Using the Secret Element of Christmas to Transform Your Parenting

Using the Secret Element of Christmas to Transform Your Parenting

Using the Secret Element of Christmas to Transform Your Parenting

Use the secret element of Christmastime to transform your parenting all year with amazing results

Christmastime is an emotionally magical time of year for most families.  We feel inherently connected to the seasonal sensations of peace, love and joy that literally vibrate throughout the air!  It’s amazing how we shift from self to selflessness as those vibrations drive us to sacrifice our time, money and express our love to others through gift giving.     

Just what is this secret element or power that drives this beautiful way of living at Christmastime?  I believe it can be summed up in one word, charity.  How can charity literally transform so many people?  Marvin J. Ashton clarified the essence of charity in a most excellent way when he wrote, “Charity is, perhaps, in many ways a misunderstood word. We often equate charity with visiting the sick, taking in casseroles to those in need, or sharing our excess with those who are less fortunate. But really, true charity is much, much more.”

He continues to explain, “Real charity is not something you give away; it is something that you acquire and make a part of yourself. And when the virtue of charity becomes implanted in your heart, you are never the same again. It makes the thought of being a basher repulsive.”   So how is it that we put the secret power of charity to use in our homes all year long? 

One source of major contention in families stems from the judgmental attitude of the parent towards their teen.  As parents we have unintentionally picked up the negative habit of bashing when we constantly issue judgments such as, “Why didn’t you…?”  “You were supposed to…”  “You forgot to…” “You need to…”  “Why are you so...?”  We simply do not realize the damage this inflicts on the parent/teen relationship.  However, awareness is the first step to change and healing.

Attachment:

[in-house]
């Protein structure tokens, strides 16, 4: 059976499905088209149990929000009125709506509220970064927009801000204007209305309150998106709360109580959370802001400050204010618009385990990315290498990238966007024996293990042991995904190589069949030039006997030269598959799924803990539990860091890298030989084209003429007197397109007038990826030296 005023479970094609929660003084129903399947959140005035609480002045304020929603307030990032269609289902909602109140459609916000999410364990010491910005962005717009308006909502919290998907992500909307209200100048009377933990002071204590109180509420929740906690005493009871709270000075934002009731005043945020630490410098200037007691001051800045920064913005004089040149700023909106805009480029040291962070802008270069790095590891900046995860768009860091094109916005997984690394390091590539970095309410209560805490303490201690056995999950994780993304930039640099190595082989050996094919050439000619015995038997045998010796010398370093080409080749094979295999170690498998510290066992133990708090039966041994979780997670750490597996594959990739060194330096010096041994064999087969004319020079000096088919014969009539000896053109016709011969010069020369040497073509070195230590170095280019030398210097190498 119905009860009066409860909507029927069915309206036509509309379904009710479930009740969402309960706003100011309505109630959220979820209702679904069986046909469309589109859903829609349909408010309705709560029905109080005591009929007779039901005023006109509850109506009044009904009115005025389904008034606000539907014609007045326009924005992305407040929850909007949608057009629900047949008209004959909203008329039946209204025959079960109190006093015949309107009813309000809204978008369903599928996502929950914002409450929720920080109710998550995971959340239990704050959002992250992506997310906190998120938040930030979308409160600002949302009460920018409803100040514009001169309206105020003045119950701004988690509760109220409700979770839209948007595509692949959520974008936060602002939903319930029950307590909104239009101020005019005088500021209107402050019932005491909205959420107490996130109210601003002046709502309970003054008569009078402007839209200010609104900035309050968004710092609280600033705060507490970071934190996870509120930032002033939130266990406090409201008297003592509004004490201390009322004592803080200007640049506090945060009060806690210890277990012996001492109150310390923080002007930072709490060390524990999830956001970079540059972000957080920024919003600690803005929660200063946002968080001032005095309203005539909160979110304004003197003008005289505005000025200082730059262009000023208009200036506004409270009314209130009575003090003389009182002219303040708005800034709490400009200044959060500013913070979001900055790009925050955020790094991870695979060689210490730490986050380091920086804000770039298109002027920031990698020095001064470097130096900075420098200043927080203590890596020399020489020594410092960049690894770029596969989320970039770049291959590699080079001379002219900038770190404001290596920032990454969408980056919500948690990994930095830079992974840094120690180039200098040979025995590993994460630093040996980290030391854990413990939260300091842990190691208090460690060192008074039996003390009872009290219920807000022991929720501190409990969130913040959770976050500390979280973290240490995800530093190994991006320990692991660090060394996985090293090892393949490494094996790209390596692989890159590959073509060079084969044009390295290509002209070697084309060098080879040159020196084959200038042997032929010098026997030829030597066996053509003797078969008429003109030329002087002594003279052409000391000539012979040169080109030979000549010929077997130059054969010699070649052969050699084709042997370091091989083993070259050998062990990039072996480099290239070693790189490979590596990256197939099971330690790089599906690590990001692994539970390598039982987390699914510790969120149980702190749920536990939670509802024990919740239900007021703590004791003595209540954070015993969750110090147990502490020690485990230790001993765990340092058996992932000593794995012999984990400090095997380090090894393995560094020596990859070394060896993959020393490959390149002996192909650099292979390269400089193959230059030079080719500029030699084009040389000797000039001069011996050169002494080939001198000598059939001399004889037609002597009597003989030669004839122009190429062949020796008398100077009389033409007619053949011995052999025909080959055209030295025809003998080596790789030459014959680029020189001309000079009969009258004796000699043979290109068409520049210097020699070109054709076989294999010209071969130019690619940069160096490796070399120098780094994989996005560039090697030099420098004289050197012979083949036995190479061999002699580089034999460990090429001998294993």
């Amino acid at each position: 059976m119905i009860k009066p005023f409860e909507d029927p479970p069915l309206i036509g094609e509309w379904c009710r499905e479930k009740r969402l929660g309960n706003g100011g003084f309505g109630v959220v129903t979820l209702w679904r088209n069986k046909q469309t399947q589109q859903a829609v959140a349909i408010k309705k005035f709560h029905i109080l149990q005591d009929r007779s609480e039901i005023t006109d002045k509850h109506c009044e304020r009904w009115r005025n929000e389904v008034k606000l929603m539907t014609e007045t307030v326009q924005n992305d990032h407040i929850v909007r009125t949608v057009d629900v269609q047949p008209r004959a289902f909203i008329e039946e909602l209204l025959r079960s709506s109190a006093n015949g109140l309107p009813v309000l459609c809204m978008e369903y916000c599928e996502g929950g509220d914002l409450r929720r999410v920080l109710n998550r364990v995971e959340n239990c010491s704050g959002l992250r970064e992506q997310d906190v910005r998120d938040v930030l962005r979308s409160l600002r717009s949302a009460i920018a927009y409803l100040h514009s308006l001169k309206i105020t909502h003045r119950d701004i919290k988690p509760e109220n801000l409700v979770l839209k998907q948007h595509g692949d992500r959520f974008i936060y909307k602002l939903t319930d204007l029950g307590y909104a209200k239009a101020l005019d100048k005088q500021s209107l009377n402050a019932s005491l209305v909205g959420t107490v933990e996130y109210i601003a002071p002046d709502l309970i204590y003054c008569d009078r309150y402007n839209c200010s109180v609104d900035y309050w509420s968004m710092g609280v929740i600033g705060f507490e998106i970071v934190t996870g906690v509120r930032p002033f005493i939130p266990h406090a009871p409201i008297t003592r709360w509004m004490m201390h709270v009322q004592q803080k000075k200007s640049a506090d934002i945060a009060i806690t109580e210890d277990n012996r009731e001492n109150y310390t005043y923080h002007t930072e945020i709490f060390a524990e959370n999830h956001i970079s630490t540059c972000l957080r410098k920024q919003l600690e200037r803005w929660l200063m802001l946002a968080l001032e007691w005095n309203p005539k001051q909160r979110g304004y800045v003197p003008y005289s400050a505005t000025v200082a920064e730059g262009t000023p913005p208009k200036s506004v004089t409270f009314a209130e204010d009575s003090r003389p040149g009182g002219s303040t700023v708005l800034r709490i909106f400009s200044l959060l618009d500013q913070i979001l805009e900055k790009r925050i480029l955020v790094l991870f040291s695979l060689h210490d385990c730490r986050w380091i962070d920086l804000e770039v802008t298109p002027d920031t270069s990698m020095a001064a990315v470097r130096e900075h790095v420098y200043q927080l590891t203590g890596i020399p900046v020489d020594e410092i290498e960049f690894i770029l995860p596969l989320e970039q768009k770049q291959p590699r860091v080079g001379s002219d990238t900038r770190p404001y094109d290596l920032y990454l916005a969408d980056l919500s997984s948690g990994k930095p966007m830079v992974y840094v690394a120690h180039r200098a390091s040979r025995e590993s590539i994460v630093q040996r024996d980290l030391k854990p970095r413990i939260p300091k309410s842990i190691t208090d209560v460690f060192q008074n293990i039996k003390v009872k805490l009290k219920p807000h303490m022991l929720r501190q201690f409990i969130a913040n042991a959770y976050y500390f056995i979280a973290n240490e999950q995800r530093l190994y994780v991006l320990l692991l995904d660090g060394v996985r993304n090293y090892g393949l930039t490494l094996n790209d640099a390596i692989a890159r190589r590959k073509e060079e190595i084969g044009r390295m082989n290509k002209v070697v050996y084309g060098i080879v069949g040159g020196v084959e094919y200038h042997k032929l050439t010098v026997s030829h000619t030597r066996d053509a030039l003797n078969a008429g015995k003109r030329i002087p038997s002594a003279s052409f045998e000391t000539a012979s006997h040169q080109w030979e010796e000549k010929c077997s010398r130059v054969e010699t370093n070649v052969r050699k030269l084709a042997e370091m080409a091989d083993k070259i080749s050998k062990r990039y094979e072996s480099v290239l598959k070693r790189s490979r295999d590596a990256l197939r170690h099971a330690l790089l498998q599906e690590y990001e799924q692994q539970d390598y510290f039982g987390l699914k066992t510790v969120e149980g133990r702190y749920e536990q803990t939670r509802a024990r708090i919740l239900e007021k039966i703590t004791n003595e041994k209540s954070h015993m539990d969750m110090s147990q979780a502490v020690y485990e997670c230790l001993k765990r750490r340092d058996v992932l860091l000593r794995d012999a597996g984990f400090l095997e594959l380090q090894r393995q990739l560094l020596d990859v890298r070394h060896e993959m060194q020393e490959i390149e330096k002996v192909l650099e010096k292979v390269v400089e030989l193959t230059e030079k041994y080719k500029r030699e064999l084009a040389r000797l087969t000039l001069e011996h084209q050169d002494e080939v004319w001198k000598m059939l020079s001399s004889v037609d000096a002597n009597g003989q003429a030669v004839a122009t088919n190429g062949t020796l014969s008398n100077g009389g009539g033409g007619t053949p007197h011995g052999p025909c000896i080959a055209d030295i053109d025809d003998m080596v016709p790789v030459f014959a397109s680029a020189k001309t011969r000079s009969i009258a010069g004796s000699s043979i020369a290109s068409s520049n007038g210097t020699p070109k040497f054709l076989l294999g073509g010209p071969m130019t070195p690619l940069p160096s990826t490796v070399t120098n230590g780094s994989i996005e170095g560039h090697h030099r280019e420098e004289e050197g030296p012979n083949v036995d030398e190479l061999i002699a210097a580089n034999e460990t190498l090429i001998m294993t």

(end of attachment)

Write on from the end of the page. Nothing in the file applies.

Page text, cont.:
The following awareness experiment will be a real eye opener!  I know it was for me.  For the next week become aware of each conversation with your teen.  If you are like most of us, your time is very limited with your busy teen.  On a good day we thankfully get a quick “hello” after school and a few minutes at dinnertime, but time is truly limited. 

Become aware of how you act when your teen first comes home.  Notice if your comments are kept upbeat and encouraging or does the conversation evolve to bashing i.e. judgmental in nature?  Did you spend an entire ‘sitting’ with your teen and NOT mention any ‘should-of’s or could-of’s’ in your chat? 

After each conversation ask yourself, “Would I want to be close to someone who converses with me like I do my teen, i.e. predominately hurls directives or criticisms at me?”  Be honest in your parenting assessment here as identifying this negative parenting habit could be the beginning of rebuilding and the key to the healing your relationship with your teen.
Granted, it’s really a lot harder than one might think because of the limited time we have with our teens.  We have become hardwired to seizing the moment to take care of business.  In doing so we unintentionally come across like drill sergeants commanding in a harsh ‘get ‘er done’ kind of way as Larry The Cable Guy would say.  However innocently our intent might be, this one negative parenting habit often costs us an amiable relationship with our teen.